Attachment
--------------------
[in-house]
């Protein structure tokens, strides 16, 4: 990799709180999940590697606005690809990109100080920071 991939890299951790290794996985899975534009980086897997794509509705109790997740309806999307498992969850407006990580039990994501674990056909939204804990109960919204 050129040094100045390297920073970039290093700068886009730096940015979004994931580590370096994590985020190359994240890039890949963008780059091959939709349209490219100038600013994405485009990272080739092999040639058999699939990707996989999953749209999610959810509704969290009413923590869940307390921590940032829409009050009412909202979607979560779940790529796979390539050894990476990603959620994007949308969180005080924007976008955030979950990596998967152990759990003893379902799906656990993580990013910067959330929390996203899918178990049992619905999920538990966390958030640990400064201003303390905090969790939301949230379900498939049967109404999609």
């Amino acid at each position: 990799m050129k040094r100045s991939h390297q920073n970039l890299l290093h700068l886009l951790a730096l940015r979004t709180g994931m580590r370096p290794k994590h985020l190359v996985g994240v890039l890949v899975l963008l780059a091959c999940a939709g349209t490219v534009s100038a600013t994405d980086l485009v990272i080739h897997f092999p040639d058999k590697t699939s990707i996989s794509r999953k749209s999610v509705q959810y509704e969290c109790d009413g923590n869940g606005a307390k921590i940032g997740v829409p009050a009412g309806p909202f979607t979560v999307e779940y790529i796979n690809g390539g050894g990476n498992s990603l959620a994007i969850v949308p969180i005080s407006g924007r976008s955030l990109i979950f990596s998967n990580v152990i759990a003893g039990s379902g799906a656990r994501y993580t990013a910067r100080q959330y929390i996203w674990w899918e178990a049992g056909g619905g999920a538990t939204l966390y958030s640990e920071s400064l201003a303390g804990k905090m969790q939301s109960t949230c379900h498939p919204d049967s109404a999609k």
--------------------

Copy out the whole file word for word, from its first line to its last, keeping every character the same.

[in-house]
């Protein structure tokens, strides 16, 4: 990799709180999940590697606005690809990109100080920071 991939890299951790290794996985899975534009980086897997794509509705109790997740309806999307498992969850407006990580039990994501674990056909939204804990109960919204 050129040094100045390297920073970039290093700068886009730096940015979004994931580590370096994590985020190359994240890039890949963008780059091959939709349209490219100038600013994405485009990272080739092999040639058999699939990707996989999953749209999610959810509704969290009413923590869940307390921590940032829409009050009412909202979607979560779940790529796979390539050894990476990603959620994007949308969180005080924007976008955030979950990596998967152990759990003893379902799906656990993580990013910067959330929390996203899918178990049992619905999920538990966390958030640990400064201003303390905090969790939301949230379900498939049967109404999609």
């Amino acid at each position: 990799m050129k040094r100045s991939h390297q920073n970039l890299l290093h700068l886009l951790a730096l940015r979004t709180g994931m580590r370096p290794k994590h985020l190359v996985g994240v890039l890949v899975l963008l780059a091959c999940a939709g349209t490219v534009s100038a600013t994405d980086l485009v990272i080739h897997f092999p040639d058999k590697t699939s990707i996989s794509r999953k749209s999610v509705q959810y509704e969290c109790d009413g923590n869940g606005a307390k921590i940032g997740v829409p009050a009412g309806p909202f979607t979560v999307e779940y790529i796979n690809g390539g050894g990476n498992s990603l959620a994007i969850v949308p969180i005080s407006g924007r976008s955030l990109i979950f990596s998967n990580v152990i759990a003893g039990s379902g799906a656990r994501y993580t990013a910067r100080q959330y929390i996203w674990w899918e178990a049992g056909g619905g999920a538990t939204l966390y958030s640990e920071s400064l201003a303390g804990k905090m969790q939301s109960t949230c379900h498939p919204d049967s109404a999609k």